Thinking about Bob Marley (6 February 1945 – 11 May 1981)
on the anniversary of his death.
The first time I ever heard of this thing called ‘Reggae‘ was when I was in first year at Monash Uni, 1976. In those days communication with trends on the other side of the world was slow. An English guy arrived and made friends with our group, and he kept mentioning this music.
The first time I heard it was at a party at our share-house in Oakleigh; one of the many such impromptu parties that developed after drinking on a Friday night down at the Notting Hill Hotel. There was a woman who came along with a friend of ours – older than us, she was one of the batch of amazing ‘mature age’ students, mostly women in their early 30s, many with children and husbands or divorces, who I was privileged to share my uni days with, thanks to Gough Whitlam’s government’s NEAT scheme. And she kept taking off our Skyhooks, AC-DC, Rolling Stones or David Bowie records and putting on this strange slow-beat, completely different music.
Within ten seconds others would howl her down and descend on the record player and remove her vinyl and replace it with the white boy stuff we all knew and – most importantly – knew how to dance to.
It was quite a few years later before I heard an entire Reggae song, and understood how she was trying to open our minds and hearts and bodies.
Her name was Di Hussey, and she was in her late 20s and was outspoken and tough — she was often appalled at the treatment we accepted from the guys around us, how we allowed them to be bossy and talk down to us at times (I hadn’t even noticed until she pointed it out).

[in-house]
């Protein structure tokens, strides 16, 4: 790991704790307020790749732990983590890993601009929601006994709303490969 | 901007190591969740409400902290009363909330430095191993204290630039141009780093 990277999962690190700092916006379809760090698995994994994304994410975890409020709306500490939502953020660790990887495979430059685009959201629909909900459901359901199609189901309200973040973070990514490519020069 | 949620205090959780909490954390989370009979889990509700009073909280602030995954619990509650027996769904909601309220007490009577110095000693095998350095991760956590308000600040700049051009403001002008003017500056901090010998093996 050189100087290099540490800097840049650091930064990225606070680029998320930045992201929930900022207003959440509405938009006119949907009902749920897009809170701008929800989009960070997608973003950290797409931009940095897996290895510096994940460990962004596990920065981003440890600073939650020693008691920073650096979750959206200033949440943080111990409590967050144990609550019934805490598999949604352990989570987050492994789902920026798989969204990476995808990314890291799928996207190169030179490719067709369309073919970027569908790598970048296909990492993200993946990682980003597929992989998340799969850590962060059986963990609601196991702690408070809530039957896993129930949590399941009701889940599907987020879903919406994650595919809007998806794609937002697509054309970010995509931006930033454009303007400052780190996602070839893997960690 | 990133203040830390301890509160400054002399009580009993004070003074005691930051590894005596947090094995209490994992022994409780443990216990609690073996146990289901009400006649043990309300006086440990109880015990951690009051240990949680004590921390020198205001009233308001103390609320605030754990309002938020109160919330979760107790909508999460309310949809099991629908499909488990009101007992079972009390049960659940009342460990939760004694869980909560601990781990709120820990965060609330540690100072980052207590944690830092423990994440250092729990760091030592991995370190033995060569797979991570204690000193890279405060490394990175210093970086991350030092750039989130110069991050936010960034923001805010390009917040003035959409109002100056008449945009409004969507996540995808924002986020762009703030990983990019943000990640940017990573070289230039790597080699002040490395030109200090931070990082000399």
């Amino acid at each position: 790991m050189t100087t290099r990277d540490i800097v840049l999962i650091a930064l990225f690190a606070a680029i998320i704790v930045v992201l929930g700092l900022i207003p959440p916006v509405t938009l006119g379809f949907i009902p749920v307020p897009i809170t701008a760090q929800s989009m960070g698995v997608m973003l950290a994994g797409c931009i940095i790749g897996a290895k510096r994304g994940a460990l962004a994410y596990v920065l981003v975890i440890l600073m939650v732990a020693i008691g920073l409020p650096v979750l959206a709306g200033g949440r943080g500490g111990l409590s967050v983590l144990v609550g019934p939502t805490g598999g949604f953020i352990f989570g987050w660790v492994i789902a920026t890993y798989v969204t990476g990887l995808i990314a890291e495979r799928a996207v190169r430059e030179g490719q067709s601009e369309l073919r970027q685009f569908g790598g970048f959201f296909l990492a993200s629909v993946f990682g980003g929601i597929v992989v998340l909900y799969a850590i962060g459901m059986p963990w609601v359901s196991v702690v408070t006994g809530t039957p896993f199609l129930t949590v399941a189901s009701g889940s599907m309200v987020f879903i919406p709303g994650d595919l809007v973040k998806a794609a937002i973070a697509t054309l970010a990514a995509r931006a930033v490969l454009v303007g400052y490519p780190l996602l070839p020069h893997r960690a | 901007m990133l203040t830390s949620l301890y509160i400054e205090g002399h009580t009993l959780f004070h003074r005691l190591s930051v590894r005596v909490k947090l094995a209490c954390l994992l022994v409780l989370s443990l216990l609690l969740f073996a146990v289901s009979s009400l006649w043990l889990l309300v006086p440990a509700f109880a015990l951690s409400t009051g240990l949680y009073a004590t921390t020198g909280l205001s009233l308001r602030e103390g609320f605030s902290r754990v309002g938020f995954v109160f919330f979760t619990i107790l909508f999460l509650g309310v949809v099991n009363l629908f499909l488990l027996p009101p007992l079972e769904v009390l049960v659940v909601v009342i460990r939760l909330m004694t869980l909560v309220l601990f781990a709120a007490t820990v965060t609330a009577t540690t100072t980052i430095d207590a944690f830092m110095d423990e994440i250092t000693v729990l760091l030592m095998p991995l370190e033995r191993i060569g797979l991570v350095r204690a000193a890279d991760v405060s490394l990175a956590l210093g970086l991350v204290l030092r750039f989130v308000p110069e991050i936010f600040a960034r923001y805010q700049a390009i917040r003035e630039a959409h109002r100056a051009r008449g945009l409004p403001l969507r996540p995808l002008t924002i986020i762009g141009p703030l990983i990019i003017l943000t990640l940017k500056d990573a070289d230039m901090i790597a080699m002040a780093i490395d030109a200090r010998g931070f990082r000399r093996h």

And she was extremely vulnerable, too, as I discovered one day when I was sitting in the Small Caf at Uni one morning and she came and sat with me and, over her second cup of coffee, started pouring out her heart about how upset and guilty she felt about an abortion she’d had, and about her failed love affair with a lecturer. I was 17, possibly still a virgin at the time, and I hardly knew this older more sophisticated woman, and I all I could do was listen.
That was the last time I saw her. About 3 months later I heard that she had patiently collected a range of sleeping pills from different doctors and one night took them all and was dead by the next morning when her flatmate found her.
So this is for Bob Marley, who died too young; and for Di Hussey, and all those who heard things the rest of us couldn’t yet hear, and were strong and tough and unsheltered.